I really dislike the word "motivation." I try never to use it.
In writing Better Than Before, my book about habit change, and in talking to people about their desired habits, the term "motivation" came up a lot.
And here's why I don't like it: People use the term to describe their desire for a particular outcome ("I'm really motivated to lose weight") as well as their reasons for actually acting in a certain way ("I go to the gym because I'm motivated to exercise"). Desire and action are mixed up in a very confusing way.
To make it even more confusing, people often say they're "motivated" to do something when what they mean is, "My doctor and my family tell me that I need to quit smoking, and I know it would be healthier and cheaper to quit smoking, and I wish I would quit smoking, but I have no desire to quit and no intention to try to quit. But am I motivated to quit smoking? Oh, sure."
People often tell me that they're highly motivated to achieve a certain aim, but when I press, it turns out that while they passionately wish they could achieve an outcome, they aren't doing anything about it. So what does it mean to say they're "motivated?" No idea. That's why I don't use the word.
In fact, people aren't motivated by motivation.
Expert advice often focuses on motivation, by telling people that they just need more motivation to follow through. This may work in a certain way, for certain people (see below), but not for everyone.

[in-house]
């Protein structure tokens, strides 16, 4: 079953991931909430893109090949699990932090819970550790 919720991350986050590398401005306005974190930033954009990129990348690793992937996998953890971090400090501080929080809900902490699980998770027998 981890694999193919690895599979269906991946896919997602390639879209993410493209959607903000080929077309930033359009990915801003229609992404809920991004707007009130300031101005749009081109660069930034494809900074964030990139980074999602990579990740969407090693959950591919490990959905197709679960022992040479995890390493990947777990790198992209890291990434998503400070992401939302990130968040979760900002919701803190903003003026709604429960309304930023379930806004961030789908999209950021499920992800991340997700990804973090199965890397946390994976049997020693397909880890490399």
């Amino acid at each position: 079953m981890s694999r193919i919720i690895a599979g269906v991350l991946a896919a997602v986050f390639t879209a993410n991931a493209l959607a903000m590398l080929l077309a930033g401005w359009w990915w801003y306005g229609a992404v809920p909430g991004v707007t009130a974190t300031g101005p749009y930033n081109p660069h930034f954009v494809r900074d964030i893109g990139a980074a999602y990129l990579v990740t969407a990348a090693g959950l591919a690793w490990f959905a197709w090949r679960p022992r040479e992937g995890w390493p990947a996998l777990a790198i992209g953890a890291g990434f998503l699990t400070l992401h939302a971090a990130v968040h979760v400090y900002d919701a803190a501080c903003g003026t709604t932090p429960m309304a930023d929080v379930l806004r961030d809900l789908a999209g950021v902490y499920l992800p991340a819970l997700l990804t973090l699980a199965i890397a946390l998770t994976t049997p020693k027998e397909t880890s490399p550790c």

The bad result of this advice is that some people spend a lot of time whipping themselves into a frenzy of thinking how much they want a certain outcome, as if desire will drive behavior. And it rarely does.
Instead of thinking about motivation, I argue that we should think about aims, and then concrete, practical, realistic steps to take us closer to our aims.
Instead of thinking, "I want to lose weight so badly," think instead about the concrete steps to take, "I'll bring lunch from home," "I won't use the vending machine," "I won't eat fast food," "I'll quit sugar," "I'll cook dinner at home at least four nights a week," "I'll go to the farmer's market on Saturdays, to load up on great produce."
Of course, in Better Than Before, I argue that it's a lot easier to follow through with such steps consistently if you make them into habits.
The great thing about habits is that you don't need to feel "motivated!" And that's important because again, motivation doesn't actually matter much, if what you mean by that is "How badly do you want this?"
In my forthcoming book, The Four Tendencies, I do talk about how thinking about reasons for action can help some people to act, and how desire does help some people to act -- but that's not the same as motivation.
For Upholders and Questioners, thinking about reasons helps.
For Rebels, thinking about desire helps.
For Obligers, outer accountability is the crucial element. What does this mean? It means that Obligers are the least likely to be helped by thinking about "motivation." And guess what? They're the Tendency that talks most about motivation! They keep trying to amp up their motivation, and then they get frustrated because that doesn't work. Nope. Obligers should focus on systems of outer accountability.
So whenever catch myself saying or writing, "I'm really motivated to do ___," I stop and think: "What do I want, and why do I want it? And given that, what steps can I take to achieve my aim?"
Because we really can't expect to be motivated by motivation.
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The Four Tendencies explain why we act and why we don’t act. Our Tendency shapes every aspect of our behavior, so understanding your Tendency lets us make better decisions, meet deadlines, suffer less stress and burnout, and engage more effectively.